Computer rants

Here are articles on Computer rants

When is password security not security?

In a wondrous attempt to increase security, more and more vendors are now requiring me to choose passwords of many characters with mixed case, numbers and punctuation. My bank does one better, where I have five different question/answer combinations they ask, then once I’ve passed their quiz, they display an image that I’m supposed to recognize as the “right” image. Plus, everyone wants me to change my password every 30 days.

This is a great example of security professionals gone brain-dead. Yeah, if my bank were the only website in the world that I used, there’s a slim chance I might be able to remember all that. But they’re not the only one. Every credit card company, insurance company, and bank account has a web login. Not to mention commerce sites, Amazon, eBay, etc.

When you put all that together, it’s very quick to see that the only way a sane human can possibly cope with five challenge/responses plus a mixed-case password that changes monthly is to write the whole thing down and keep it around.

The result? Far less security than before! Because all a thief has to do is find someone’s 50-page notebook of current passwords and voila–all security gets compromised in one easy step.

Security geeks: chill out. You’re undermining your own cause by going for theoretical purity and ignoring the way real people behave in the real world. Let me choose something that’s hard to guess, but easy to remember. Like my mother’s favorite record album in French, spelled backwards. And let me keep the password long enough to memorize it.The current high-security practices, alas, fail miserably.

Upgraded my Macintosh. Super-stressful day. … Not!?

Bought a new Mac. Wanted to duplicate the config on my old one. Figured it would be 16 hours of reinstalling, reconfiguring, etc.

Turned on the new Mac. It asked if I was migrating from an existing machine. I said Yes. It said “Copying…” Copying happened. Then the machine booted, completely configured, set up, and ready to go exactly as if it were the old machine.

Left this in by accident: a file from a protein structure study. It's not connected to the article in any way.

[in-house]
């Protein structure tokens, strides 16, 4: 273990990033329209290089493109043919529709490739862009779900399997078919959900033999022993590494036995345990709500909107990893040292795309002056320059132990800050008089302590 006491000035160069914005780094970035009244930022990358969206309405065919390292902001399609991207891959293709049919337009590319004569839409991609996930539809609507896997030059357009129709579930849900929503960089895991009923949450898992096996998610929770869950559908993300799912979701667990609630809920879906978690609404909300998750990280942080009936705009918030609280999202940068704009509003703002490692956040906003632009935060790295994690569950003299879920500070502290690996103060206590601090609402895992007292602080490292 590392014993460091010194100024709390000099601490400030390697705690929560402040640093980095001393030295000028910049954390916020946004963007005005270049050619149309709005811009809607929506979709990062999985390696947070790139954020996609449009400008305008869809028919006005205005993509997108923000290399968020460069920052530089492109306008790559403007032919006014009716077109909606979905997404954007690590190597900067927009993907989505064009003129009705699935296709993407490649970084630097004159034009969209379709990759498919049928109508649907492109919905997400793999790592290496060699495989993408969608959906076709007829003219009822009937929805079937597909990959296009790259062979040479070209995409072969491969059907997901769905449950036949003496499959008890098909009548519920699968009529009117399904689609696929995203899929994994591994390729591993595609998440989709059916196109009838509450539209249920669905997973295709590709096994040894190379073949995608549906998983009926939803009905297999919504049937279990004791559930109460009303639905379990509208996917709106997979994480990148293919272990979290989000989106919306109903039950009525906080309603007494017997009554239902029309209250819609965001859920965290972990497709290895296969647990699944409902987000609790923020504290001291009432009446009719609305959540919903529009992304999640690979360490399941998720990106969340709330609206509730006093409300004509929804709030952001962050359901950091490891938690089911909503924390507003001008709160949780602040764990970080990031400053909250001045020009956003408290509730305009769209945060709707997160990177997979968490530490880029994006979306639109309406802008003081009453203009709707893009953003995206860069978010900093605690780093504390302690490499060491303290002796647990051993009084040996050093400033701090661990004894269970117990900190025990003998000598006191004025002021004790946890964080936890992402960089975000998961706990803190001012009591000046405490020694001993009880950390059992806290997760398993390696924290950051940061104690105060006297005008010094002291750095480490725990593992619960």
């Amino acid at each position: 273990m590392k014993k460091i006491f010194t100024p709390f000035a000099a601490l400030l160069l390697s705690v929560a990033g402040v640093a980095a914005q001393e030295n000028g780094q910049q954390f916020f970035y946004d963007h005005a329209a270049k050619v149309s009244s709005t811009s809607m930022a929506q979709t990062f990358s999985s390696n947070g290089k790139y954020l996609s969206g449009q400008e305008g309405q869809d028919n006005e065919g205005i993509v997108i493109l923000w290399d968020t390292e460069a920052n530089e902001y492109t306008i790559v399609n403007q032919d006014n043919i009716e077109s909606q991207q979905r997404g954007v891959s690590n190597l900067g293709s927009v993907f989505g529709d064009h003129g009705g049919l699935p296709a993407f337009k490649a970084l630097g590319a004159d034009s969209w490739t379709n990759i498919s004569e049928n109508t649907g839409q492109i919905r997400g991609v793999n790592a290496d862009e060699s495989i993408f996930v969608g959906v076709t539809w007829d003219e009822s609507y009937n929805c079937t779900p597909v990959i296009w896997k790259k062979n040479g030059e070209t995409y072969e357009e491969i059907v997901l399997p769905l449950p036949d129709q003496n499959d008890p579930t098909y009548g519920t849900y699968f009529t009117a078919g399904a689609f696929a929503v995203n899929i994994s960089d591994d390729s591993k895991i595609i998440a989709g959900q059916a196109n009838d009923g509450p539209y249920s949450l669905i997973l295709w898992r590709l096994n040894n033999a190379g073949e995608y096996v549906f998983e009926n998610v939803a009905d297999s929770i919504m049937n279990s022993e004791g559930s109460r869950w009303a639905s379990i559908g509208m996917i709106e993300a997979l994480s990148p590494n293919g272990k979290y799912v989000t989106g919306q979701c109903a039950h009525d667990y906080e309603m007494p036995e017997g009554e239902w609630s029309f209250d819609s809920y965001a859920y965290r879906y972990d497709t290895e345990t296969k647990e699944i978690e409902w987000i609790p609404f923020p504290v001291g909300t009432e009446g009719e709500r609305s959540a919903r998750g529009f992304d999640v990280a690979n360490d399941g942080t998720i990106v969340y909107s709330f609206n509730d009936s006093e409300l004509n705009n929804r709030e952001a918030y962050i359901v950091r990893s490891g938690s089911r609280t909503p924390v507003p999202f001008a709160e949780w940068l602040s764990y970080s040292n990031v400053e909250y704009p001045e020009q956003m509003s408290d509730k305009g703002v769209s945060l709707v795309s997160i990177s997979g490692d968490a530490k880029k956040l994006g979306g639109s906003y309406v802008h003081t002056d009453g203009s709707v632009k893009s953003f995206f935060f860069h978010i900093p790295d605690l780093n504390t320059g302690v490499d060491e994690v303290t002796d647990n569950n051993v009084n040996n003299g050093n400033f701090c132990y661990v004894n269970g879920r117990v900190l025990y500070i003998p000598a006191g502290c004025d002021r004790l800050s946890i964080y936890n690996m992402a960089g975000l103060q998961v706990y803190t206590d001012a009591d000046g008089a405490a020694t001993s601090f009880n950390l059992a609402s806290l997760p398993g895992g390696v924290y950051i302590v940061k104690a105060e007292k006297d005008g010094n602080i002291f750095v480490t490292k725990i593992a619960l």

With my last Windows system, it took literally three times as long just to reinstall the operating system than it took to completely migrate to a new Mac  and copy 100Gb of iTunes, media files, data, and preferences.

I then spent a stressful four hours hunting frantically for some application that must surely have broken in the copying. Some preference that didn’t get transferred. Some critical system file that got overwritten.


All that stress Microsoft had trained me to have, totally wasted. Apple did with a software team one tenth the size what Microsoft hasn’t managed for 15 years. (And don’t give me some crap line about how Microsoft has to support so many open architectures. They’ve deliberately ignored, adapted, and “extended” standards since 1993 precisely to insure consumers were forced to choose between compatibility and Microsoft software.)

The amazing thing is that I know many excellent software engineers who have gone to work for MSoft over the years. Really, really good people. Somehow, their genius hasn’t made it to the world of actual shipping software. All that talent, design ability, and skill made irrelevant and useless.

Now the question is: do I do a Get-it-Done Guy column about this? It really represents a HUGE efficiency gain, but I don’t want to provoke religious wars. Hmm…

No one really knows how to measure software productivity